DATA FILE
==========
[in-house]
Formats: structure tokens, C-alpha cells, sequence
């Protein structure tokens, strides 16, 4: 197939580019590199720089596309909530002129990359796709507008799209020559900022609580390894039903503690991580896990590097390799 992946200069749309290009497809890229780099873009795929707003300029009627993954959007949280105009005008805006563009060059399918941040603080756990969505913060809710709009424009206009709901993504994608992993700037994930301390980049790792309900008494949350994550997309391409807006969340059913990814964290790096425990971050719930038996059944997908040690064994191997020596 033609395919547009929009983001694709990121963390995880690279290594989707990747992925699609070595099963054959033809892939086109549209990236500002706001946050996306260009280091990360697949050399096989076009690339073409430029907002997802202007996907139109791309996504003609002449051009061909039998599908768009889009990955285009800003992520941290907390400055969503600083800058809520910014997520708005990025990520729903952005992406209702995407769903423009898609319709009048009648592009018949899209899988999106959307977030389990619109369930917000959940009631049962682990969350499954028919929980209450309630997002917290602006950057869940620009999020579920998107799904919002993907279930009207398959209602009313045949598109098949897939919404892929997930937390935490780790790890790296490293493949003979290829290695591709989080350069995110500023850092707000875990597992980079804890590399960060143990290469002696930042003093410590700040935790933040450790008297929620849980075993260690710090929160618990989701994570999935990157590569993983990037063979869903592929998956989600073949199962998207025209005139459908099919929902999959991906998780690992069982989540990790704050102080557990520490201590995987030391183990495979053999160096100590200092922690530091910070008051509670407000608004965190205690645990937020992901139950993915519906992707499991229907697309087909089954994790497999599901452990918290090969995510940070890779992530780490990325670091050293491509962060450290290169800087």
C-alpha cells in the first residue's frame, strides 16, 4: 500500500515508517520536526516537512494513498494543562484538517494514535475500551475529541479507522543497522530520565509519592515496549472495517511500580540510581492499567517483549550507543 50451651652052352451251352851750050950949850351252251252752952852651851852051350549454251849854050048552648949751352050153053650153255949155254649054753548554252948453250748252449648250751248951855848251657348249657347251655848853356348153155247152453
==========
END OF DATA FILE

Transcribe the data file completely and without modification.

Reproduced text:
[in-house]
Formats: structure tokens, C-alpha cells, sequence
């Protein structure tokens, strides 16, 4: 197939580019590199720089596309909530002129990359796709507008799209020559900022609580390894039903503690991580896990590097390799 992946200069749309290009497809890229780099873009795929707003300029009627993954959007949280105009005008805006563009060059399918941040603080756990969505913060809710709009424009206009709901993504994608992993700037994930301390980049790792309900008494949350994550997309391409807006969340059913990814964290790096425990971050719930038996059944997908040690064994191997020596 033609395919547009929009983001694709990121963390995880690279290594989707990747992925699609070595099963054959033809892939086109549209990236500002706001946050996306260009280091990360697949050399096989076009690339073409430029907002997802202007996907139109791309996504003609002449051009061909039998599908768009889009990955285009800003992520941290907390400055969503600083800058809520910014997520708005990025990520729903952005992406209702995407769903423009898609319709009048009648592009018949899209899988999106959307977030389990619109369930917000959940009631049962682990969350499954028919929980209450309630997002917290602006950057869940620009999020579920998107799904919002993907279930009207398959209602009313045949598109098949897939919404892929997930937390935490780790790890790296490293493949003979290829290695591709989080350069995110500023850092707000875990597992980079804890590399960060143990290469002696930042003093410590700040935790933040450790008297929620849980075993260690710090929160618990989701994570999935990157590569993983990037063979869903592929998956989600073949199962998207025209005139459908099919929902999959991906998780690992069982989540990790704050102080557990520490201590995987030391183990495979053999160096100590200092922690530091910070008051509670407000608004965190205690645990937020992901139950993915519906992707499991229907697309087909089954994790497999599901452990918290090969995510940070890779992530780490990325670091050293491509962060450290290169800087």
C-alpha cells in the first residue's frame, strides 16, 4: 500500500515508517520536526516537512494513498494543562484538517494514535475500551475529541479507522543497522530520565509519592515496549472495517511500580540510581492499567517483549550507543 50451651652052352451251352851750050950949850351252251252752952852651851852051350549454251849854050048552648949751352050153053650153255949155254649054753548554252948453250748252449648250751248951855848251657348249657347251655848853356348153155247152453